Applications for Education
Checkology could be a fantastic resource for middle school and high school students to use to learn how to be discerning consumers of online, print, and television media. Each of the four modules should take students forty-five to sixty minutes to complete accurately.

It should be noted that Checkology is provided by the joint effort of the News Literacy Project and the Facebook Journalism Project.

ClassHook Offers a New Way to Organize Educational Videos

ClassHook is quickly becoming one my favorite tools for teaching with video clips. In fact, I recently included ClassHook's Pause Prompts feature in my Best of the Web presentation at the Texas Library Association's annual conference. ClassHook recently added another convenient feature for teachers.

ClassHook's latest feature is one they're calling Personal Clips. Personal Clips are the videos that you find on the Web outside of the ClassHook environment as well as those that you find within ClassHook. In other words, they're playlists or bookmark lists of videos that you find around the web to use within the ClassHook environment. By using Personal Clips you could organize a set of videos that draws from Next Vista for Learning, YouTube, and Vimeo all in one place.

Applications for Education
As ClassHook pointed out in their announcement of the Personal Clips feature, Personal Clips could be a good way to have a set of videos cued-up and ready to display in your classroom without jumping from tab to tab or site to site.

It's not ready yet, but ClassHook says that soon you will be able to use the Pause Prompts feature with all Personal Clips regardless of the source of the video. In the meantime you can use Pause Prompts with videos that you find through the ClassHook platform. Pause Prompts are discussion prompts that appear while your chosen video is playing. The Pause Prompts automatically pause your video until you're ready to advance it. Learn more about ClassHook's Pause Prompts in this video that I made six weeks ago.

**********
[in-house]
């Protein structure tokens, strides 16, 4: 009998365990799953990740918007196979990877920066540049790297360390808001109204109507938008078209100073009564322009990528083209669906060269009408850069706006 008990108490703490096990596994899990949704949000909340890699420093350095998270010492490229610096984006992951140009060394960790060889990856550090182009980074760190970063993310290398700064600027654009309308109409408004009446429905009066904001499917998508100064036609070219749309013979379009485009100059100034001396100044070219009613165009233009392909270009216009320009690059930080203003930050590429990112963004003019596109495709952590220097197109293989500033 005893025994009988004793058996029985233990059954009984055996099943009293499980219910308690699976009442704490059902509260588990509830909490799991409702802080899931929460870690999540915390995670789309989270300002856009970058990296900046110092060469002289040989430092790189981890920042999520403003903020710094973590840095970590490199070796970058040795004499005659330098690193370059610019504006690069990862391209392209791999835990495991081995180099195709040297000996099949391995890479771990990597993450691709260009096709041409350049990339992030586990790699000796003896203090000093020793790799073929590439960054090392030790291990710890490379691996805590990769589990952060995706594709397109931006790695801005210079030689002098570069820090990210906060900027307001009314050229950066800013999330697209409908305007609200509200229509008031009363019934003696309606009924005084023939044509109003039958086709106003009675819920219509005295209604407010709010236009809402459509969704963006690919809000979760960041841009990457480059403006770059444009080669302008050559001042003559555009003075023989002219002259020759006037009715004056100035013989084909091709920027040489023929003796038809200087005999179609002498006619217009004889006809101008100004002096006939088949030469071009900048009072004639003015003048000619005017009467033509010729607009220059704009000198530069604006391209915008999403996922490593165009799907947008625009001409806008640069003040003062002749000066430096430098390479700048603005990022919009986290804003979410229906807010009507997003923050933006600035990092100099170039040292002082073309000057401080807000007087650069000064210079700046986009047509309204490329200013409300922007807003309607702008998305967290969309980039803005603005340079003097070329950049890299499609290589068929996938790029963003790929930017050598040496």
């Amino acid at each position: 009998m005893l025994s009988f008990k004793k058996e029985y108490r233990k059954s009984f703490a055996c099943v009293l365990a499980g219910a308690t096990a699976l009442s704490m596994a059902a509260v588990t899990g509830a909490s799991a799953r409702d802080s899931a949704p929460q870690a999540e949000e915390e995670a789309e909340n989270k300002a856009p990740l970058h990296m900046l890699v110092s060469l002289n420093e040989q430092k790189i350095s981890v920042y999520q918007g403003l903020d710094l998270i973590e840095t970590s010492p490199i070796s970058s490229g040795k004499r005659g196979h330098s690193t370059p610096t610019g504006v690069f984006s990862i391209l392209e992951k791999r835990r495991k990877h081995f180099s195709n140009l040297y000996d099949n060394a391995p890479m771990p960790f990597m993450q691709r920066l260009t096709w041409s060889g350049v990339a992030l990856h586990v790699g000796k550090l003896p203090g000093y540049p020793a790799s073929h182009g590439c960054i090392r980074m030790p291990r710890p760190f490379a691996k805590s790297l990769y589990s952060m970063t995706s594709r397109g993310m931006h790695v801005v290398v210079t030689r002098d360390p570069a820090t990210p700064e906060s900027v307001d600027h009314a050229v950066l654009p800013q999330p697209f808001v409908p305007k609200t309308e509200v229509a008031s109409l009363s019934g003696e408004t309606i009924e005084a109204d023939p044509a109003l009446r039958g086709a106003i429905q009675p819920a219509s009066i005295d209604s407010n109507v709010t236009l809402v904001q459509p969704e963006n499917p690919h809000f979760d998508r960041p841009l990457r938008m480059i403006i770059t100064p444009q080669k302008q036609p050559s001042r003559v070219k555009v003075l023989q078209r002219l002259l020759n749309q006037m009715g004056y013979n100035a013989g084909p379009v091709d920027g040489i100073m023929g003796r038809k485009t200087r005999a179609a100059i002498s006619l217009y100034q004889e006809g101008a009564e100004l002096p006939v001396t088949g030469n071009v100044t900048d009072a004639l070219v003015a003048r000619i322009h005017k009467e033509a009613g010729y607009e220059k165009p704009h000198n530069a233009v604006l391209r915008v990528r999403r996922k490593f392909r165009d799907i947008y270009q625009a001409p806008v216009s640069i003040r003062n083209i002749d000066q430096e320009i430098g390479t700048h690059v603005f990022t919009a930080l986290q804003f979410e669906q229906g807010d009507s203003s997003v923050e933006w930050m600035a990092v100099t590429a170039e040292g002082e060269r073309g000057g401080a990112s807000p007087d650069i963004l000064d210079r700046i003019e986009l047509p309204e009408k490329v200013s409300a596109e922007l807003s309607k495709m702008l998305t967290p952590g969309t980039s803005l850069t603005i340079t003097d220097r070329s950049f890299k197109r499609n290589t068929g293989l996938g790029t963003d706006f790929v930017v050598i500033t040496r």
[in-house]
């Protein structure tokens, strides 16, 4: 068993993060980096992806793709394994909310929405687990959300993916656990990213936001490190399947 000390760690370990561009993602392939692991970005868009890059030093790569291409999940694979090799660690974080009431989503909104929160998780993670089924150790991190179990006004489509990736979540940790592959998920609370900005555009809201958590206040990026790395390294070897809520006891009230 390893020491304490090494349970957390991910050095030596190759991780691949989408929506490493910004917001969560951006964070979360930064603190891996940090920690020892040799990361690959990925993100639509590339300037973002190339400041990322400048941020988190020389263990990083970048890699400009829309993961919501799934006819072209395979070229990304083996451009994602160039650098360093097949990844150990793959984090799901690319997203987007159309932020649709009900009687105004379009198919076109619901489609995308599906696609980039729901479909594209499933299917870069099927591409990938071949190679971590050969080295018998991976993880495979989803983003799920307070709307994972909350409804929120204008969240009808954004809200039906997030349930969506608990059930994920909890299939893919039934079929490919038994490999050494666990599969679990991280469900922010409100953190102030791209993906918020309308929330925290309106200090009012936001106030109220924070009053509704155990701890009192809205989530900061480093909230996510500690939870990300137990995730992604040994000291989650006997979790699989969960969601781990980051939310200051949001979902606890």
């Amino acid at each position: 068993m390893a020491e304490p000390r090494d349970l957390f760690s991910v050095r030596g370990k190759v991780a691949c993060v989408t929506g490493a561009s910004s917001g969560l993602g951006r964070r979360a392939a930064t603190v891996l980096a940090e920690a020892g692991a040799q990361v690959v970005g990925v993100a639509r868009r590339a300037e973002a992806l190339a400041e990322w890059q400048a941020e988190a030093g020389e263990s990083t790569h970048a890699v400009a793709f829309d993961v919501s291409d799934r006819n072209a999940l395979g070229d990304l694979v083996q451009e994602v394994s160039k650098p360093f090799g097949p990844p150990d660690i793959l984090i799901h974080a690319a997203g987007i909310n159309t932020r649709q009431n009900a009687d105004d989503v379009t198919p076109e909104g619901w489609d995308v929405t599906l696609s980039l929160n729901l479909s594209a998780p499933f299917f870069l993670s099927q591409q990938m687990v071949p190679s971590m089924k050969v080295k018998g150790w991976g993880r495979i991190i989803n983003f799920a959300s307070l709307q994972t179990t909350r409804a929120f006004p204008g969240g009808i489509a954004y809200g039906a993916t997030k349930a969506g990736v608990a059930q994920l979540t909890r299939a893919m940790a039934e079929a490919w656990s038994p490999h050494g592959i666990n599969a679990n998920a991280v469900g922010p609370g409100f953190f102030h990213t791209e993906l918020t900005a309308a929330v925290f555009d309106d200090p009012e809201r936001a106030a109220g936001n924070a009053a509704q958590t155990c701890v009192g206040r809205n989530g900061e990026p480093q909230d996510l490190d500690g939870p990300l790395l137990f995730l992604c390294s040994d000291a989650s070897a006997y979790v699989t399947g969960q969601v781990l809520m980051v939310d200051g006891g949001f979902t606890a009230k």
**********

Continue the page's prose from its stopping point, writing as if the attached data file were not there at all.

Friday, April 26, 2019

More About Sub-image Searching

Last week I wrote a post about using the search strategy of sub-image searching to identify the meaning of the lettering on a tea set that a friend of mine had purchased at a flea market. It's a strategy that I learned many years ago from Dan Russell and was reminded about when I heard him speak at the TLA conference ten days ago. Today, on his blog Dan Russell has a detailed explanation of using that sub-image search strategy in combination with other strategies to solve a challenge called What's That Logo? Read his blog post here or watch his video for a demonstration and explanation.


Applications for Education
One of the important take-aways from What's That Logo? for students is the reminder that Google is not the only search engine. As you can read in his blog post, Dan recommended using Bing Image Search and Yandex as part of the process to solve the search challenge.

How to Remove the Default Navigation Bar on Blogger Blogs

Blogger provides anyone who has a Google account with a quick and easy way to start a blog. I have been using it for more than a decade for a variety of blogging projects and I've introduced it to many teachers over the years. The question about Blogger that I am asked more than any other is, "how do I remove that bar at the top of my blog?" It used to be fairly difficult to remove that navigation bar because it required overwriting some of the code in your Blogger template. Fortunately, today it is a lot easier than it used to be.

To remove the navigation bar from your Blogger blog follow these steps:
  • Log into your Blogger blog. 
  • Select "layout" in the lefthand menu. 
  • Click on the gadget labeled "Navbar."
  • Select "Off" in the pop-up menu. 
Watch my new video to learn how to remove the navigation bar from your Blogger blog.